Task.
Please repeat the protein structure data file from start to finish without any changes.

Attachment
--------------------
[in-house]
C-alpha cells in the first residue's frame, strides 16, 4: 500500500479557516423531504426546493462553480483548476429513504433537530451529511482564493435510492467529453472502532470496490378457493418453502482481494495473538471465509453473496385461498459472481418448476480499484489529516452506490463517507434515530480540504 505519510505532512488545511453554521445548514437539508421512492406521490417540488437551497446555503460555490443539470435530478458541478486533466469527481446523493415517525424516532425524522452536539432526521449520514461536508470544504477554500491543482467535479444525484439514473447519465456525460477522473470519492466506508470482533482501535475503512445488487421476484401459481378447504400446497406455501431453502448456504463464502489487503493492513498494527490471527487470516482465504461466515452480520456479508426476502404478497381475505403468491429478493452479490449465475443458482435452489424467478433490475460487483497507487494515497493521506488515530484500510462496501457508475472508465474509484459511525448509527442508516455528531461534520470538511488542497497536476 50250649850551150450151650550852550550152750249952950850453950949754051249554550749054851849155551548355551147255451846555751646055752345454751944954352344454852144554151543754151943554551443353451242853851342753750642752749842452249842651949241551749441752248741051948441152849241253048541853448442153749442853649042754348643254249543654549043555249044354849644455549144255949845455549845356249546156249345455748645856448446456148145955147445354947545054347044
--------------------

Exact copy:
[in-house]
C-alpha cells in the first residue's frame, strides 16, 4: 500500500479557516423531504426546493462553480483548476429513504433537530451529511482564493435510492467529453472502532470496490378457493418453502482481494495473538471465509453473496385461498459472481418448476480499484489529516452506490463517507434515530480540504 505519510505532512488545511453554521445548514437539508421512492406521490417540488437551497446555503460555490443539470435530478458541478486533466469527481446523493415517525424516532425524522452536539432526521449520514461536508470544504477554500491543482467535479444525484439514473447519465456525460477522473470519492466506508470482533482501535475503512445488487421476484401459481378447504400446497406455501431453502448456504463464502489487503493492513498494527490471527487470516482465504461466515452480520456479508426476502404478497381475505403468491429478493452479490449465475443458482435452489424467478433490475460487483497507487494515497493521506488515530484500510462496501457508475472508465474509484459511525448509527442508516455528531461534520470538511488542497497536476 50250649850551150450151650550852550550152750249952950850453950949754051249554550749054851849155551548355551147255451846555751646055752345454751944954352344454852144554151543754151943554551443353451242853851342753750642752749842452249842651949241551749441752248741051948441152849241253048541853448442153749442853649042754348643254249543654549043555249044354849644455549144255949845455549845356249546156249345455748645856448446456148145955147445354947545054347044